The bottom layer was drawn on lightweight marker paper rather than Bristol Board, as I needed to roll up the drawing to take it to London.

Later, as I inspected the other illustrations at the workshop, I had to wonder why I'd picked something so terrifying to work on rather than a nice fluffy mammal. There were a number of occasions while researching spider crabs that I had to stop Googling them because the photos were putting me off my lunch! And yet, my chosen style and medium wouldn’t have worked half so well on something with fur or feathers.

I pushed myself really hard with the task for the masterclass, even working on it the morning of the session (by which point I was terrified I would screw it up). I knew that I wouldn’t be able to avoid comparing myself with the other illustrators, so I wanted to make a good show of it. Which I feel I did in the end, and I got some useful feedback from the tutors. I was pretty exhausted that evening, as you can imagine!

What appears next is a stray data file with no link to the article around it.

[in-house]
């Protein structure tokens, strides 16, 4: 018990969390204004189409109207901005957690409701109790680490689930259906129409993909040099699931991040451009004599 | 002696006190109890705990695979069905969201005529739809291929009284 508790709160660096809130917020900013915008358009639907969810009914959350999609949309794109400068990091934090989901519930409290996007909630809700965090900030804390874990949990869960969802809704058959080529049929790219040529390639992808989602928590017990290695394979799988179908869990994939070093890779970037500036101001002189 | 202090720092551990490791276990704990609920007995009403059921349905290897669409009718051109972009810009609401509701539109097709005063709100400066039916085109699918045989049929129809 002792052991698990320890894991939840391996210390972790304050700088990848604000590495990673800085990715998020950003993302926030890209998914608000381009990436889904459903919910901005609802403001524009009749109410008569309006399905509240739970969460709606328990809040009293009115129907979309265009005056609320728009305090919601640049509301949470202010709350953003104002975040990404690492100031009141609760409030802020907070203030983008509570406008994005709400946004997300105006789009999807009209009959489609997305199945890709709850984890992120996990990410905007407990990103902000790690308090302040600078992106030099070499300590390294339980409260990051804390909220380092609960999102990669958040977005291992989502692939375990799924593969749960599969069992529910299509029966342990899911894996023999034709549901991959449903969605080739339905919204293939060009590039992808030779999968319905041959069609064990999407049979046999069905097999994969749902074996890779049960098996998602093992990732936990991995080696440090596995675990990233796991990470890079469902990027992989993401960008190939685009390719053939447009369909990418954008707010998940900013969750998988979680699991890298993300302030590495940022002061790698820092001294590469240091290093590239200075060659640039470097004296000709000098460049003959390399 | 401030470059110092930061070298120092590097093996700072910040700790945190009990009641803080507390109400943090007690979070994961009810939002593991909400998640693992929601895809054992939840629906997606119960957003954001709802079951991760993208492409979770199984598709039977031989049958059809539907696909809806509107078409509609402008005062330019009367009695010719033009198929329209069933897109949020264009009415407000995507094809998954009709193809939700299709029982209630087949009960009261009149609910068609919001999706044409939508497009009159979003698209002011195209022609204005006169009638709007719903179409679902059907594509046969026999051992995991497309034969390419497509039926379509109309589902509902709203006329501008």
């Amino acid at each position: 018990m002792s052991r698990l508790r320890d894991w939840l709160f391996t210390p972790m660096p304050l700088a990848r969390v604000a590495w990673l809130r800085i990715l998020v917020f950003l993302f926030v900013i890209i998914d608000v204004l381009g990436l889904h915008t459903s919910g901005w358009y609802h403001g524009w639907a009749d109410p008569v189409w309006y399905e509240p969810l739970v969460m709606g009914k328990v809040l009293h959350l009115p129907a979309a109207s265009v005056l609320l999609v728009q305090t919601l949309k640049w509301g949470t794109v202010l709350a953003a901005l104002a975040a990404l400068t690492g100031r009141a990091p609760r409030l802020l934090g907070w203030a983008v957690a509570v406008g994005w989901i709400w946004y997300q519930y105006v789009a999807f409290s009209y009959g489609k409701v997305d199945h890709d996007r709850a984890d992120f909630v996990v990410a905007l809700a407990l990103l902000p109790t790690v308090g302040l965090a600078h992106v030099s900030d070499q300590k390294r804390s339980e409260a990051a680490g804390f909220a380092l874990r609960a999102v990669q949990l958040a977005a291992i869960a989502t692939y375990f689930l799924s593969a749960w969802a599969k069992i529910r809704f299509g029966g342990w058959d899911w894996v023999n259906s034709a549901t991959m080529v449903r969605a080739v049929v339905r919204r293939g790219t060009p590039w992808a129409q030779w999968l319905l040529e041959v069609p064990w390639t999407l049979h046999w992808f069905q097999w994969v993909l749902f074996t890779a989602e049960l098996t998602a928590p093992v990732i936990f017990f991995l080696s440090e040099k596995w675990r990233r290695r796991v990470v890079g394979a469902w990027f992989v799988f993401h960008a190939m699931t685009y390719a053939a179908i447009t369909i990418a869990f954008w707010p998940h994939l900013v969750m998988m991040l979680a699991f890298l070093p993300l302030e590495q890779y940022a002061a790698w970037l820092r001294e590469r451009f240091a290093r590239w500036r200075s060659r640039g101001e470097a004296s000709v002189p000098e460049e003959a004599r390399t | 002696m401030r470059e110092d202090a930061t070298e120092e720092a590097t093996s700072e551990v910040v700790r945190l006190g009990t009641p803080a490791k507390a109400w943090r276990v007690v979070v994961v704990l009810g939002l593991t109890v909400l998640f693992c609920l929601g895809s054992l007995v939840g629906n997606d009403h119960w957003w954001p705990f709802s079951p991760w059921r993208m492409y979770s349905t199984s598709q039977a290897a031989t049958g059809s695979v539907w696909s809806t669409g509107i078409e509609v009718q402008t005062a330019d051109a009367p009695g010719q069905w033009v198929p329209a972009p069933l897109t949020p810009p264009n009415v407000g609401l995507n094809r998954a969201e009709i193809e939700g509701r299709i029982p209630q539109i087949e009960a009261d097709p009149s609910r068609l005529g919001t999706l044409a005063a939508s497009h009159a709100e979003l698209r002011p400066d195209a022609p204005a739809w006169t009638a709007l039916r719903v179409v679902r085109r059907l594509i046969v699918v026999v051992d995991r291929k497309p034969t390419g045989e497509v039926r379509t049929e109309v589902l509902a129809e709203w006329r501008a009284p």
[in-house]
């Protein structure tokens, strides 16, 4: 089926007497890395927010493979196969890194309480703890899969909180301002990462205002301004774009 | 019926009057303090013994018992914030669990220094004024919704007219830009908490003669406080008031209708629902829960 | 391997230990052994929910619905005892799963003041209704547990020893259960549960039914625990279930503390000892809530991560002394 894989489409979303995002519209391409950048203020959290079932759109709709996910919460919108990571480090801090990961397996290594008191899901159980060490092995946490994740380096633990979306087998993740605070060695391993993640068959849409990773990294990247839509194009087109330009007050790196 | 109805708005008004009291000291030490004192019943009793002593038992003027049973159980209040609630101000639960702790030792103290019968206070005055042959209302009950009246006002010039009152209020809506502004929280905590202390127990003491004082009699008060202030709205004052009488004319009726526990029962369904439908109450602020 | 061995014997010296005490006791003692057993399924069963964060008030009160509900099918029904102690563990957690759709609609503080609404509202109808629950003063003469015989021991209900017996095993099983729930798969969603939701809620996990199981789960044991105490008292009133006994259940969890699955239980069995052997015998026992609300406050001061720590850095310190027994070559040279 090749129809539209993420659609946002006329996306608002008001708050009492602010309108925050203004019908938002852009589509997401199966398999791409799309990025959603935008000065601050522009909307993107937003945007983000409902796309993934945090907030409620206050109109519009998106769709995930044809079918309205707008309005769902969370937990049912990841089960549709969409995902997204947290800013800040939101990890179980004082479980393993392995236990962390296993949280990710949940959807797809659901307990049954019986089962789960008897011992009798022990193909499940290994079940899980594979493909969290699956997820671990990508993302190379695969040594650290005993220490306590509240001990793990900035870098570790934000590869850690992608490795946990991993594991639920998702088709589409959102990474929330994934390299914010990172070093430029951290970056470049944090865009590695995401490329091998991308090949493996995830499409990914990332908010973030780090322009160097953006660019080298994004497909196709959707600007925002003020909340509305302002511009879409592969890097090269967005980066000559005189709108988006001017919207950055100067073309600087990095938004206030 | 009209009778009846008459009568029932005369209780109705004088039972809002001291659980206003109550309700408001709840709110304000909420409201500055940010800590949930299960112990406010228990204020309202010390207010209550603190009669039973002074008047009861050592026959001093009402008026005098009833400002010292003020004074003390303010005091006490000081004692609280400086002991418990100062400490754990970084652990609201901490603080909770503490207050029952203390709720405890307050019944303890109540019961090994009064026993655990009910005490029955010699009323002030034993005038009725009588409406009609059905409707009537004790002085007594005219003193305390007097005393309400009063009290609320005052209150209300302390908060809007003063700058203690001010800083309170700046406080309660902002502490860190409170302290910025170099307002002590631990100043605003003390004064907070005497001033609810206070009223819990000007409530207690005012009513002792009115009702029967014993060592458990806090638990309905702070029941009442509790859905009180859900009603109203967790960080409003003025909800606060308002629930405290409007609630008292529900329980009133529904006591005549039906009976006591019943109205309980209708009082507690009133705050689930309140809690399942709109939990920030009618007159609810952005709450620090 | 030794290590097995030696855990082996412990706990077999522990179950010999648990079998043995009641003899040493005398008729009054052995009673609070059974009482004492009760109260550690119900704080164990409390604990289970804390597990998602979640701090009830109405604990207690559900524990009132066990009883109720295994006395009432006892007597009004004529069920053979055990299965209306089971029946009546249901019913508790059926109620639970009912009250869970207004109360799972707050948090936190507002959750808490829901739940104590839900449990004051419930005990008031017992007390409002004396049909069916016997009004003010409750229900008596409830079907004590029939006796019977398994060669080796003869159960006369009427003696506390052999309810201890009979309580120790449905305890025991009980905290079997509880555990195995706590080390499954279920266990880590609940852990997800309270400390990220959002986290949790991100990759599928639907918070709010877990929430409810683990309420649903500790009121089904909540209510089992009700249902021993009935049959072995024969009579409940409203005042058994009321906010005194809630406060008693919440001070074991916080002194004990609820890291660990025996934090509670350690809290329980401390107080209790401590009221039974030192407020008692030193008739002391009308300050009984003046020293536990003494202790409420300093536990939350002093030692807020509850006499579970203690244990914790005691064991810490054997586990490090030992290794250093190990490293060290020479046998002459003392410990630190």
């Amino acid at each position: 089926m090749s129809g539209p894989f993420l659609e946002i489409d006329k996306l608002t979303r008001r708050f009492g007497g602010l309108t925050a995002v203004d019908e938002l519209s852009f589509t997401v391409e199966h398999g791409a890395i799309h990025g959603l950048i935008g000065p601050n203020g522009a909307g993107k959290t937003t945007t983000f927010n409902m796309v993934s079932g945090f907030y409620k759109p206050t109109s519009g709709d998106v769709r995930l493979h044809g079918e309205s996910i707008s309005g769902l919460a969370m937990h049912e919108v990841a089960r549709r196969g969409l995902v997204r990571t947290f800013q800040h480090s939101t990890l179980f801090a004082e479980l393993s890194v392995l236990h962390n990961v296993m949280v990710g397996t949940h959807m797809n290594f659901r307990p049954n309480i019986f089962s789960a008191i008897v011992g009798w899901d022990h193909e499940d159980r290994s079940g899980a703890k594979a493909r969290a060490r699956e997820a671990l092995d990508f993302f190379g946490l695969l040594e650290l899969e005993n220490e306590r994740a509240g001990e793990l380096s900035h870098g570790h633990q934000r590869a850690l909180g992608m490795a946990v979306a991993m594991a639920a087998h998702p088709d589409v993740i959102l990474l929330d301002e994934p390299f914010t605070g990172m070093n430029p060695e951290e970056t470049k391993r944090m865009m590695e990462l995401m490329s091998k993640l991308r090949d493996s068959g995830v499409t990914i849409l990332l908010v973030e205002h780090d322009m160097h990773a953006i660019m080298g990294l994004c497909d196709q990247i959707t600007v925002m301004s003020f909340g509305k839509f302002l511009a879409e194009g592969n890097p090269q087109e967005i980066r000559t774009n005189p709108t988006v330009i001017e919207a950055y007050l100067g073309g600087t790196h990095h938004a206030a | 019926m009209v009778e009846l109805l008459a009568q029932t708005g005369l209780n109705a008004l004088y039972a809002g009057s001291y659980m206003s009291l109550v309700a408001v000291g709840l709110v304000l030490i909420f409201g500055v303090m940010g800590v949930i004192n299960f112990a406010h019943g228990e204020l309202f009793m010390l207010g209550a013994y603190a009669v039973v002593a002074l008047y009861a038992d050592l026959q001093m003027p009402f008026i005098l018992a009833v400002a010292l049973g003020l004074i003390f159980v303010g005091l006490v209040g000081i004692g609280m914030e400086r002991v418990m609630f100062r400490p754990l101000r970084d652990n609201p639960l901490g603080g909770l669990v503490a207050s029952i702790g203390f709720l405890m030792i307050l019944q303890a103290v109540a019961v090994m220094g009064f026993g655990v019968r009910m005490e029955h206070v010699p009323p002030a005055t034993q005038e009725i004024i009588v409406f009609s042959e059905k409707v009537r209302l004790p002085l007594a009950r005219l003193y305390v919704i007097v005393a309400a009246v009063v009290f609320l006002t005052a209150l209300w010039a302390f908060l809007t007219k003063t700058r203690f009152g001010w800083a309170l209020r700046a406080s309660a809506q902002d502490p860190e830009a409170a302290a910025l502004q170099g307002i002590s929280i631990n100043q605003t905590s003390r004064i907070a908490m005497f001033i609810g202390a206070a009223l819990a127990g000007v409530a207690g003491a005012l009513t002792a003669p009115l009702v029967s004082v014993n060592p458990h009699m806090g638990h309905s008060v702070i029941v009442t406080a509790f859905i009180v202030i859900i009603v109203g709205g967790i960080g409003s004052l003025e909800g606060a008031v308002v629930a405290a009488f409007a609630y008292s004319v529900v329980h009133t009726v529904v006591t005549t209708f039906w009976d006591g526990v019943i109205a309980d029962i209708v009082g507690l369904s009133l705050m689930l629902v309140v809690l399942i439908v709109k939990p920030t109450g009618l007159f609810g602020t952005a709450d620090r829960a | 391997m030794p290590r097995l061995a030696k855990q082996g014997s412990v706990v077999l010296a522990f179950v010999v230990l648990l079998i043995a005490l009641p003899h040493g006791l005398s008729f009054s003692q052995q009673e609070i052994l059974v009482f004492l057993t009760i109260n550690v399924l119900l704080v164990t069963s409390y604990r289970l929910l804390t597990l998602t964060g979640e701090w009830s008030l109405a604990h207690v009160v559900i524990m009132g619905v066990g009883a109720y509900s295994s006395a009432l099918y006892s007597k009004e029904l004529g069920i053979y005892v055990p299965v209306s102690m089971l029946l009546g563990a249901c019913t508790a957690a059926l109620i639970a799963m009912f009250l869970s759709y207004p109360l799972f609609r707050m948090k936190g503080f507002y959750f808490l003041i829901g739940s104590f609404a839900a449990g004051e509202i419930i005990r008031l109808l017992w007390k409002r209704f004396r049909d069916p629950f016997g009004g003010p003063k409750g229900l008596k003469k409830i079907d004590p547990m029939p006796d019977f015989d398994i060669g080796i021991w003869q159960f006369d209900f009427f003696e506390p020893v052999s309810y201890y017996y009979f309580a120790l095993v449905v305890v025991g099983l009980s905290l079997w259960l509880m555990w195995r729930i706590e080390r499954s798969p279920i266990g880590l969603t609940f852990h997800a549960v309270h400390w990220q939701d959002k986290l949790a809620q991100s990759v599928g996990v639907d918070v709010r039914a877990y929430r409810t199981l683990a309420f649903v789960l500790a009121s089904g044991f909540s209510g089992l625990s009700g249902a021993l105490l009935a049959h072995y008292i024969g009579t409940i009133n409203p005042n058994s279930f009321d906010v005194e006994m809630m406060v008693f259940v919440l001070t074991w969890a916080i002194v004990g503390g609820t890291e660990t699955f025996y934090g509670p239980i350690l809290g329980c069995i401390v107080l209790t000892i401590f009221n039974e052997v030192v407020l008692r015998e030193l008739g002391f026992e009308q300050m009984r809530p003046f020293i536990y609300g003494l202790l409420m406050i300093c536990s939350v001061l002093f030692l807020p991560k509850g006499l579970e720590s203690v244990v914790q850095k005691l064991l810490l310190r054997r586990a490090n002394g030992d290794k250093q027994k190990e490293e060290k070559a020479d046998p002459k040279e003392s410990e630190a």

I feel that I’m slowly becoming better at illustration and that’s a positive thing. Honestly, all I’ve ever aspired to be is competent! I’ll keep you posted on where the muse takes me next...


Nick Cross is a children's writer/illustrator and Undiscovered Voices winner. He received a SCBWI Magazine Merit Award, for his short story The Last Typewriter.
Nick is also the Blog Network Editor for SCBWI Words & Pictures magazine. His Blog Break column appears fortnightly on W&P.


  1. Replies
    1. Thanks Kathy. I'm so happy you're so impressed :-)

  2. I am so impressed too! Re the rubbing out comment, when Katherine and I went to one of the first Seven Stories exhibitions of picture books we discovered tippex was a BIG thing on drafts pre lightbox to get the finished pic. Also tissue paper overlays to cover mistakes. The idea that illustrators and authors get it right first time is one I try to show kids isn't the case.

    1. Thanks Maureen. I went to a Beano exhibition where they had original artwork stretching back years, and I couldn't believe the amount of Tippex they used!

  3. I'm impressed three! With your art and just generally.